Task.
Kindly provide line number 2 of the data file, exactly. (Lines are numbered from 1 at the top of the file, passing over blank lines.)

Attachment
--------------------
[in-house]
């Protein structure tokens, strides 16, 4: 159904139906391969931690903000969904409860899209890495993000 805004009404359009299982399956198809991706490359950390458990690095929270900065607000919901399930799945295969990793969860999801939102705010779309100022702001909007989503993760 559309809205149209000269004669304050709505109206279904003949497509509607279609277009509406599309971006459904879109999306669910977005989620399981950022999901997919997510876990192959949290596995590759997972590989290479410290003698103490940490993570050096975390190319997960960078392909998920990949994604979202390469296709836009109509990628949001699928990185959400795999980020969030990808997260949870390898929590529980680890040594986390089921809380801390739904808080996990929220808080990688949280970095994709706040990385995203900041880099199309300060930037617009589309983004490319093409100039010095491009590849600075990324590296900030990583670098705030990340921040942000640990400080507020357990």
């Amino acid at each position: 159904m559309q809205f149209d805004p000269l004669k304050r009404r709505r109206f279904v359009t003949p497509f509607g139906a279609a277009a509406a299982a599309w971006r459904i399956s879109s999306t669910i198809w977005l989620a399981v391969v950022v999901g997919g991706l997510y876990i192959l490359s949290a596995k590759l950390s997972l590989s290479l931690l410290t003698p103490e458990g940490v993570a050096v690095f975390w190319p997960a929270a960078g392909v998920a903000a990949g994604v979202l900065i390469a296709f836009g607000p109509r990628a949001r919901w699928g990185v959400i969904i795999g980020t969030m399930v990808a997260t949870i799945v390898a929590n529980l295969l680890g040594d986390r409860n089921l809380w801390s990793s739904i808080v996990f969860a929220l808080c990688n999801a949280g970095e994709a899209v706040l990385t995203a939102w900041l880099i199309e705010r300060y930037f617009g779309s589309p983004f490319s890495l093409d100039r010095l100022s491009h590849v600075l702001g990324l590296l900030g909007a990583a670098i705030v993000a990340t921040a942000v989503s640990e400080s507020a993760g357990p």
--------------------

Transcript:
């Protein structure tokens, strides 16, 4: 159904139906391969931690903000969904409860899209890495993000 805004009404359009299982399956198809991706490359950390458990690095929270900065607000919901399930799945295969990793969860999801939102705010779309100022702001909007989503993760 559309809205149209000269004669304050709505109206279904003949497509509607279609277009509406599309971006459904879109999306669910977005989620399981950022999901997919997510876990192959949290596995590759997972590989290479410290003698103490940490993570050096975390190319997960960078392909998920990949994604979202390469296709836009109509990628949001699928990185959400795999980020969030990808997260949870390898929590529980680890040594986390089921809380801390739904808080996990929220808080990688949280970095994709706040990385995203900041880099199309300060930037617009589309983004490319093409100039010095491009590849600075990324590296900030990583670098705030990340921040942000640990400080507020357990």